Last weekend, Black women celebrated Earth Day, in full recognition that our legacy is charged with preserving a livable planet for our children. That won’t be easy: the Environmental Protection Agency is being quickly dismantled, their budget slashed, and massive denial of climate change abounds. Essentially the fox is in charge of the hen house, with former CEO of ExxonMobil Rex Tillerson appointed as Secretary of State.
Our communities are stepping up in unique ways to save the earth by finding common ground with all people who will be on the front lines of environmental impact.
But as Black folks, our environments are already in peril. Beyond locales like Standing Rock and Flint, numerous other cities and towns across the country show unacceptable levels of lead and other pollutants; more often than not, such toxic sites are home to predominantly Black communities.
What’s less commonly known is that for people who live surrounded by environmental pollutants, the chemicals bear a uniquely negative impact on reproductive health. More than that — the personal care products we consume contain their own additional toxins. So while Black communities are all at risk of exposure, Black women and girls face particular hazards for our well-being.
So in addition to environmental risks arising from our environment, Black women also must be wary of the personal care and beauty products we use every day. You may have heard about how Black hair care products, particularly hair relaxers and detanglers, contain incredibly dangerous ingredients, leading to issues like early puberty, respiratory disorders, reproductive disorders, cancer and more.
Black women activists are doing the work to spread awareness about this. Yet these hair and beauty products are still available, ubiquitous and largely unregulated.
The beauty industry produced our first generation of millionaires in the African-American community, a generation that financed the civil rights movement and supported our dignity by providing rides and work to those on the front lines. Now our beauty professionals are those overexposed and underprotected from toxic chemicals contained in beauty products which have been directly, aggressively marketed for heavy consumption by a manufacturing class that is intent on making sure there are no guidelines, criteria or controls that regulate the chemicals within.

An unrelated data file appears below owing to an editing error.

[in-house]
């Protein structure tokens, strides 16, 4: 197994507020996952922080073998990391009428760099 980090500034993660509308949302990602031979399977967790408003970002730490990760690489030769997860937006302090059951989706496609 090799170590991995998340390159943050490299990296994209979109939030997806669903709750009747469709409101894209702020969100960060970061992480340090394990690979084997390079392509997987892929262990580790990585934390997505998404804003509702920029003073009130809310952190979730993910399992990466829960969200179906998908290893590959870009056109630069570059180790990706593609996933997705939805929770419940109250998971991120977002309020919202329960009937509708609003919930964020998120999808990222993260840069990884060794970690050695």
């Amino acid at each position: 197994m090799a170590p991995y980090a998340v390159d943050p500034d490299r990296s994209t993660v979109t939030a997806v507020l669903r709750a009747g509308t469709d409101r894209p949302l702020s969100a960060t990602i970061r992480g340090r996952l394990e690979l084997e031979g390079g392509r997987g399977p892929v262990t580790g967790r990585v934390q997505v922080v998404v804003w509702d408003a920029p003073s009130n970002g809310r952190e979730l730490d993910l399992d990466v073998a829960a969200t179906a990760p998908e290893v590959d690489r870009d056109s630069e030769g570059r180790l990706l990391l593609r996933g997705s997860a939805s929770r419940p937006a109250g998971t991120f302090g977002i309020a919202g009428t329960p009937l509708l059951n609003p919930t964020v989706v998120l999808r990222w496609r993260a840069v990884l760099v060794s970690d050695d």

When Black women use or are exposed to these toxic beauty products, our bodies are first in line for exposure. This is absolutely an issue of health and wellness — but it’s also an environmental issue. Hairspray fumes fill our immediate airspace and then are released into the atmosphere; relaxers, detanglers, conditioners get thrown in the garbage and dumped in landfills (which, by the way, are more likely to be located near Black neighborhoods). What goes up must come down; after we purchase and use these products, they end up in the environment.
So while Black beauty products are a direct threat to Black bodies, their toxicity is an environmental issue for all people. What’s more, it’s not just Black-focused products that contain risks. Items as innocuous as pots and pans, fruits, body wash, sunscreen and toothpaste — which we actually associate with healthy living — can contain toxic ingredients that threaten the health of our bodies and our earth.
You wouldn’t necessarily know to watch out for these items, and you certainly wouldn’t associate them with one race, gender or class of people. They’re entirely mundane, from sofas to soda to take-out food containers to lipstick, and they all might carry risk of exposure to substances that have adverse health consequences. Broadly speaking, inexpensive products (canned tuna, artificially scented lotions) are more likely to come with unregulated or dangerous ingredients than their organic or natural counterparts. But it’s not always so clear-cut; risks can be unexpected. Even some baby formulas are made with an ingredient that can lead to diabetes, breast cancer, early puberty and other health issues. No matter your budget or cultural context, it’s important to read the ingredients of the products you buy, and familiarize yourself with what’s dangerous and what’s safe.
There are resources available to learn which products are free from toxic exposure. Black women and all people can start by leveraging the power of our dollar: only buy products that are “green,” or at least which avoid known carcinogens and other toxins. As long as we keep buying products that threaten our land, air and water, manufacturers will continue to churn them out, compromising the environment continuously.
However, we cannot shop our way out of this problem. The industry needs to be regulated by a government whose mission is to serve and protect people, not capitalism. Our representatives need to demand better regulation and labeling of toxic ingredients. The Environmental Protection Agencies, Food and Drug Administration and other watchdog administrations are necessary to create policy and monitor its adherence by chemical companies.
So let’s strive to be stewards not just of the environment, but of environmental justice, fighting to protect the earth and all of its people. Black women endured water cannons, vicious dog attacks, beatings and jail just as the Native American peoples have defending our planet and water at Standing Rock. Let’s, make a plan to become more active in saving her health too. Be more than an observer, speak up and take action. Take notes from Black women who continually change history and then take action.
Janette Robinson-Flint is the executive director of Black Women for Wellness.